Tag Archives | apple

Experience a Glimpse of 3D Web Browsing

Coming Soon: 3D computing. Well, it makes sense, doesn’t it?

118610 monitor1 300x225 | Experience a Glimpse of 3D Web Browsing | Digital Cortex

image credit: http://goo.gl/98PXI

My claim is that 3D is the next step in object-oriented user interface (OOUI), which is the way most of us interact with computers after someone (at Apple, I think) had idea that we’d store ‘documents’ in ‘folders’ rather than access them via a command line. Ever since, we’ve  been using ‘object-oriented’ analogies to interact with our machines.

Now is the age of 3D screen technologies, with Hollywood fighting back from piracy with a new golden age for cinema, Samsung outperforming Sony to becoming the number one manufacturer of 3D TVs, and the Nintendo 3DS making use of prismatic 3D in it’s menus, and of course in-game (think I might be buying Ocarina again soon). Not to mention Microsoft’s Kinect, which changes the way we interact in the three dimensions of physical, as opposed to virtual space.

But before all of this, there were innovators trying to make 3D compliant with everyday use, such as TATMobile who, without the power to print prismatic screens, force a behaviour change through the use of 3D glasses, or sell expensive stereoscopic 3D projectors, had come up with a pretty cool lo-fi solution:

The video above demonstrates the use of a front-facing camera on one’s mobile phone to track the location of your eyes, augmenting what’s onscreen, allowing you to see ‘behind’ icons or onto different screens by peering around. Hopefully you can imagine how a 3D screen might alter the way you interact with your device, so it’s no wonder they were bought by RIM and are now developing UI for BlackBerry.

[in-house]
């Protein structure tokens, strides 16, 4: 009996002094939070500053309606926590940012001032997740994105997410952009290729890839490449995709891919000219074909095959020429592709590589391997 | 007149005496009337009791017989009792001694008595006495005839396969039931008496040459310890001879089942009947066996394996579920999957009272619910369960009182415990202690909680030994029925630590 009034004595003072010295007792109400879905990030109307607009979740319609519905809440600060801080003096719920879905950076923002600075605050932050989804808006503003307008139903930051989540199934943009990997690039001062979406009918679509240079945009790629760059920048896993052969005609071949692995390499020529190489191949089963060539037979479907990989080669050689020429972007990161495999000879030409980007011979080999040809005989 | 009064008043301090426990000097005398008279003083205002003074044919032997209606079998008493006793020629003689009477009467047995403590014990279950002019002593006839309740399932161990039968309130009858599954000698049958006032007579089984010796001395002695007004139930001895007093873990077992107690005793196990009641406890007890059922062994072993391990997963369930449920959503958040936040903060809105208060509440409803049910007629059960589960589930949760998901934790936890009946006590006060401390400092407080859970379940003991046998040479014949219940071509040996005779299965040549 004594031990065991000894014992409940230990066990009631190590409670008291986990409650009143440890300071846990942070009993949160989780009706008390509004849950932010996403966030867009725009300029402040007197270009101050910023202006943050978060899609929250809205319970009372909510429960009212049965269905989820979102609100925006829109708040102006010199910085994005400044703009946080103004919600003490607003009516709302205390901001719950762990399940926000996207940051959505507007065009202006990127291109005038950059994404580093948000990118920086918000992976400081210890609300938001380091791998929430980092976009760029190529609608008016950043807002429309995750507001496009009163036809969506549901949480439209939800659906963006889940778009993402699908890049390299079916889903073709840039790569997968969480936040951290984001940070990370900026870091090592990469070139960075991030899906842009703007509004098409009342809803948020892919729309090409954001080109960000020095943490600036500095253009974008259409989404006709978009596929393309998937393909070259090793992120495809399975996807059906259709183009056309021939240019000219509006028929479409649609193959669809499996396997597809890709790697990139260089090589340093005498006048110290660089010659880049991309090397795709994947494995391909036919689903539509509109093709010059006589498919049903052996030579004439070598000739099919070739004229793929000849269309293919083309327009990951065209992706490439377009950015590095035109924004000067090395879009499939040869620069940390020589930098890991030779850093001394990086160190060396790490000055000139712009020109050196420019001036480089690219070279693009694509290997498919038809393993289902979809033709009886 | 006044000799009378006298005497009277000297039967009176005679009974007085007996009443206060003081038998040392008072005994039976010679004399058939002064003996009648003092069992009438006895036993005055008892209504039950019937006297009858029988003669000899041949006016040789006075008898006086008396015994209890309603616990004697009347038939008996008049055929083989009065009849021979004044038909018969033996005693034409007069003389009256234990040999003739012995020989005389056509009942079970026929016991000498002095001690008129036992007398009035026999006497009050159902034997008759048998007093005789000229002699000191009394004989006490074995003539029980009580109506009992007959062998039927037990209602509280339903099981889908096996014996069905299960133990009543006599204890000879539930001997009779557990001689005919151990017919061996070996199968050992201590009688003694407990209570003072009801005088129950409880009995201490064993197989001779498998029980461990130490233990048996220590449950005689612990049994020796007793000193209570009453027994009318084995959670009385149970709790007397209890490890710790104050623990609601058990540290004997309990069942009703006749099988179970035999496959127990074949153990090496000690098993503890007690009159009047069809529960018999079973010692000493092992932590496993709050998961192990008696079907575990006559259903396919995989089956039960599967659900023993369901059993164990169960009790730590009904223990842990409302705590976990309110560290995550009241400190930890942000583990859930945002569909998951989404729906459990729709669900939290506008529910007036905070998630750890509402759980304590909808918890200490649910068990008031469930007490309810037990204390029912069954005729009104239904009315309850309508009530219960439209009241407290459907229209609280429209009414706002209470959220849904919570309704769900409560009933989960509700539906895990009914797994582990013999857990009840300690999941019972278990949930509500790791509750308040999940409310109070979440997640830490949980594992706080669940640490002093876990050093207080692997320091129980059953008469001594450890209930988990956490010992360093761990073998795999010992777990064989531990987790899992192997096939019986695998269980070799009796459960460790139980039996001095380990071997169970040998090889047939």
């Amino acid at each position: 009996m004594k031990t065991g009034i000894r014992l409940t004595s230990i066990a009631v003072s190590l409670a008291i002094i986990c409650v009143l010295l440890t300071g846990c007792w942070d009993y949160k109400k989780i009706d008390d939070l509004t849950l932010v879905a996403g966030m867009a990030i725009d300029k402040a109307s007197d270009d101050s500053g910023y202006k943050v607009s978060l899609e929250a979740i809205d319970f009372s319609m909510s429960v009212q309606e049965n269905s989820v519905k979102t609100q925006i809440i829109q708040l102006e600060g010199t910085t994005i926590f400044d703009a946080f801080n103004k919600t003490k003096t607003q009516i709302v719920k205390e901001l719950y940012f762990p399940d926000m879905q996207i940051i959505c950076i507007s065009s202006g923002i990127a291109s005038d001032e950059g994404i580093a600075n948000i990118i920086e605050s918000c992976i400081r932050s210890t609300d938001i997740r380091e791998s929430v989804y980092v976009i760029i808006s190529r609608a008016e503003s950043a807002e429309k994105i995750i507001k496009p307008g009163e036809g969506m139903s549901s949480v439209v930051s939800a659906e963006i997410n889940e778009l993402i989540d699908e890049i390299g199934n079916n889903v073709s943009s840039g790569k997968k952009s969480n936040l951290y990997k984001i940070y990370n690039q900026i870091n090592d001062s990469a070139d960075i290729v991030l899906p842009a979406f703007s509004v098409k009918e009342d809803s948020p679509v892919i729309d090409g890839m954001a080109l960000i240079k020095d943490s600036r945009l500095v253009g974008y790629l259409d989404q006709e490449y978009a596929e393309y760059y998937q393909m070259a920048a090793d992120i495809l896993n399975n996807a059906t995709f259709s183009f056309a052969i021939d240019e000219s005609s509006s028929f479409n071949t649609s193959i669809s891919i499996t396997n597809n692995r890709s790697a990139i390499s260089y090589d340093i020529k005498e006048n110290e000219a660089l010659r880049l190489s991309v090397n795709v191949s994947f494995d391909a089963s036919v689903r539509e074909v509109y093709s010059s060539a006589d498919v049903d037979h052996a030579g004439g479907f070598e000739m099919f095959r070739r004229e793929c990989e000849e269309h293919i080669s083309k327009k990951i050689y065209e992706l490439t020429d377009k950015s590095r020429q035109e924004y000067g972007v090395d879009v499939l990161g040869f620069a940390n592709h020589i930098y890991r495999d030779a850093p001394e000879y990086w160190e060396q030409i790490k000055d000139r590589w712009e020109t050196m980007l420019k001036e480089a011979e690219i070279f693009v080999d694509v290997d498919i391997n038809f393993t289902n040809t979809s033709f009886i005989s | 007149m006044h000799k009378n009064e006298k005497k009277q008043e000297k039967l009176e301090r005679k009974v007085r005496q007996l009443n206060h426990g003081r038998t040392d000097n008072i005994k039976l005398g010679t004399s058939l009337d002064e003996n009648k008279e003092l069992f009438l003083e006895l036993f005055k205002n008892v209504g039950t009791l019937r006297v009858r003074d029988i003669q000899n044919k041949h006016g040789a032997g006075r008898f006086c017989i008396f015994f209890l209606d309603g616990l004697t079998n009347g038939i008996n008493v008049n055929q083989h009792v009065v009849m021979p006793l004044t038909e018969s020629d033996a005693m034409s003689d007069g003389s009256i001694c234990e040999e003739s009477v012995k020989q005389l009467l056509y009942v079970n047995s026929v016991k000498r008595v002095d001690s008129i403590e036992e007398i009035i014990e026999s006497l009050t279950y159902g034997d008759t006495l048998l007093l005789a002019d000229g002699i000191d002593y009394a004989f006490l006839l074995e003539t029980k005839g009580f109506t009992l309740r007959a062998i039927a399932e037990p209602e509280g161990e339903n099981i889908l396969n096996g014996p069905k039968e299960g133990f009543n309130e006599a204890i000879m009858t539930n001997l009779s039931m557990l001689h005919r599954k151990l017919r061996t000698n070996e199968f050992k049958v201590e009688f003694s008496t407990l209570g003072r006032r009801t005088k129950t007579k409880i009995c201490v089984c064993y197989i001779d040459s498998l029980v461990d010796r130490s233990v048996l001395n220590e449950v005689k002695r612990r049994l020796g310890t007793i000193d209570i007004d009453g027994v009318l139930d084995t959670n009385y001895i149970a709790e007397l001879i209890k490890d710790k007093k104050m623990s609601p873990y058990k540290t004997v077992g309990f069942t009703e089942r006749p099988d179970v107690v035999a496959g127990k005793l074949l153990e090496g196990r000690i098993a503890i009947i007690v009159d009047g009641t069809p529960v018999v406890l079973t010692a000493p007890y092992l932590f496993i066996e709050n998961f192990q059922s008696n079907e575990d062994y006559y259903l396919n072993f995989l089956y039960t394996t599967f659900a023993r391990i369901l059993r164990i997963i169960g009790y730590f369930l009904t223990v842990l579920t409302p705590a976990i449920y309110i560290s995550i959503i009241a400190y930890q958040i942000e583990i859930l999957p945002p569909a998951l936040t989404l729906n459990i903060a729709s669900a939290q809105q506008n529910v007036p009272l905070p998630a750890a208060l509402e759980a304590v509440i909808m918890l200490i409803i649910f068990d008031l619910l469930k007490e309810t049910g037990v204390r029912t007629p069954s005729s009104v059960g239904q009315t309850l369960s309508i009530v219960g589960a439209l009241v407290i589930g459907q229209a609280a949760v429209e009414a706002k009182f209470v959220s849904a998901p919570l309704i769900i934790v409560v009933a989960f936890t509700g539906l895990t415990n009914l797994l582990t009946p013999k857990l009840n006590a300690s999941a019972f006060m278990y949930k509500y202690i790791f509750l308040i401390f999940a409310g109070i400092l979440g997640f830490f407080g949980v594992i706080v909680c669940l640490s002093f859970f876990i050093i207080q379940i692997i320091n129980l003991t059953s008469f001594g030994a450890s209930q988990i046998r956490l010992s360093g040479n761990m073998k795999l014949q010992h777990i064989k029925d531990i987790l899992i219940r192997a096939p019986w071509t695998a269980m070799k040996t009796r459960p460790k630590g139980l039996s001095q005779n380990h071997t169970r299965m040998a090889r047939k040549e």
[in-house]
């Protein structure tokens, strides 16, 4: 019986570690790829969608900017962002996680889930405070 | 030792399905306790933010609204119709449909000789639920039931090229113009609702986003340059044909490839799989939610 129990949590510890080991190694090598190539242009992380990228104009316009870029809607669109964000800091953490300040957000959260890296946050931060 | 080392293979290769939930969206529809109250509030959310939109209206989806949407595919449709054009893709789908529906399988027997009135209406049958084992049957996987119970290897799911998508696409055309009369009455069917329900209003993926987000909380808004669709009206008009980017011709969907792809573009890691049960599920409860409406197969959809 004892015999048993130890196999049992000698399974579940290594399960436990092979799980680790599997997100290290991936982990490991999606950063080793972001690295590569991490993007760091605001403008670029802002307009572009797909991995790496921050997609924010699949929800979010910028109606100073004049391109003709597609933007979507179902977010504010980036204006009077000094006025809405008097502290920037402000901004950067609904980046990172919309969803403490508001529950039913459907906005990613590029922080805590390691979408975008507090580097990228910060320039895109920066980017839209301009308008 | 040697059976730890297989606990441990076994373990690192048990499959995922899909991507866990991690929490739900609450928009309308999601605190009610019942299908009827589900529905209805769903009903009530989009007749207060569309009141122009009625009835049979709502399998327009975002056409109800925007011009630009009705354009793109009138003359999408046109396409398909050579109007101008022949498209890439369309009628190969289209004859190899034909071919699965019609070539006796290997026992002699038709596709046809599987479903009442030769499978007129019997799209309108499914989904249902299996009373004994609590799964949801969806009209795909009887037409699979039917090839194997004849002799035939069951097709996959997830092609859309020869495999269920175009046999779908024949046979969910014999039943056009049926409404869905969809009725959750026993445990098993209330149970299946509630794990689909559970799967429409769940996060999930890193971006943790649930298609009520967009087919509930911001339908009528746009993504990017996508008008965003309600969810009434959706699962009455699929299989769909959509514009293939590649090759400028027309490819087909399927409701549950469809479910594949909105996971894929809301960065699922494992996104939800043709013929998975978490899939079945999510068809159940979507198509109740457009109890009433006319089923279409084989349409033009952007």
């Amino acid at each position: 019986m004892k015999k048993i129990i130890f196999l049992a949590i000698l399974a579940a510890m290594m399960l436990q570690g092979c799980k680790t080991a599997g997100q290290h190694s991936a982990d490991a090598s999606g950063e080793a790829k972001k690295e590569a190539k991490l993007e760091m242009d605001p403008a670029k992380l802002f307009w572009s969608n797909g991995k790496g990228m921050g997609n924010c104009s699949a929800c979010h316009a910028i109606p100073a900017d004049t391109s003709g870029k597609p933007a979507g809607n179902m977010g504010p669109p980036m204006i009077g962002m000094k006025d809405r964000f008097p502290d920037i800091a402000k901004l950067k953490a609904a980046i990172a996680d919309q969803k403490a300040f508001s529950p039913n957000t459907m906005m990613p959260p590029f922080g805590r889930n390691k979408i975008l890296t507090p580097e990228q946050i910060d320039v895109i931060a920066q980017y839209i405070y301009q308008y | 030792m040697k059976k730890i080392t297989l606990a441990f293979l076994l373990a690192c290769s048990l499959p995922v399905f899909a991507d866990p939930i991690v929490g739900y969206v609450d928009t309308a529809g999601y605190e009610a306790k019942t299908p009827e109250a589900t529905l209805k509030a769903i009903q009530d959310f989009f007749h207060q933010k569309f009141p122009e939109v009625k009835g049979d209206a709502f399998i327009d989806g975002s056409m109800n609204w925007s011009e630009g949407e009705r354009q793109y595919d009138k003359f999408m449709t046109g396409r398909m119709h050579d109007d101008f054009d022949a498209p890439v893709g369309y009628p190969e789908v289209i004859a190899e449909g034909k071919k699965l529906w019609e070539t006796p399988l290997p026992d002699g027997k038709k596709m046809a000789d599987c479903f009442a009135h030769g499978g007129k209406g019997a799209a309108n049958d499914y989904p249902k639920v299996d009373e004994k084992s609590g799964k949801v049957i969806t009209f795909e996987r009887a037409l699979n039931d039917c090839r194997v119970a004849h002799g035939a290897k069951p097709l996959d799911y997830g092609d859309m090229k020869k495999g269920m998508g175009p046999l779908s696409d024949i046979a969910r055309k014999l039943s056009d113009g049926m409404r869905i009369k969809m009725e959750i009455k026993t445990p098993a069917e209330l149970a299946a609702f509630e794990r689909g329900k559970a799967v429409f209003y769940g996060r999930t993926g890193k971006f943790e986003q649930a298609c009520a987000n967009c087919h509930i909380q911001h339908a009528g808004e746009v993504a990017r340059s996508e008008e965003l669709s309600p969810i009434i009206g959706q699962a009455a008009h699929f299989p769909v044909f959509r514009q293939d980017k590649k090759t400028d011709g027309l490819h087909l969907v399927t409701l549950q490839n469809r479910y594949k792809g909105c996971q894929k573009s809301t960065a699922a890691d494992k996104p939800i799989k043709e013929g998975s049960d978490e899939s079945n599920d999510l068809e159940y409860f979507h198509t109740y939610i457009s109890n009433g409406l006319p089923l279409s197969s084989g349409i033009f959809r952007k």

While we’re at it, also check out the work of Bumptop (sadly now defunct), Johnny Lee‘s Wii hacks, and even YouTube‘s foray into 3D video.

Another lo-fi solution to making 3D useful comes from Mozilla, outlined in this fascinating article. Their technology, called Tilt, is not a way to physically see in 3D (it’s just software at this point), but certainly nods towards the future 3D stereoscopy web content. You can test Mozilla’s Tilt plugin in Firefox with their beta plugin at that link, but here’s a demo:

All we need now is for computer, laptop, tablet & mobile screens to become 3D-enabled, and for vast swathes of web designers to optimise their sites for WebGL, and suddenly those social buttons become a bit more clickable.

Everyday Coolness on the App Store

As much as I hate Apple (despite having an iPad… long story) you’ve got to hand it to them that they’ve really nailed their app ecosystem, haven’t they?

But that’s a redundant idea.

Of course they’ve developed a clever app ecosystem: a perfect storm of mutual reward for all stakeholders. Everyone knows that. But the app I’m about to showcase has highlighted, at least to me, that there’s another killer feature of the App Store that I’d not yet considered – it’s cool.
And you know what? Coolness attracts coolness.

For what other reason would Everyday for iPhone exist in the world?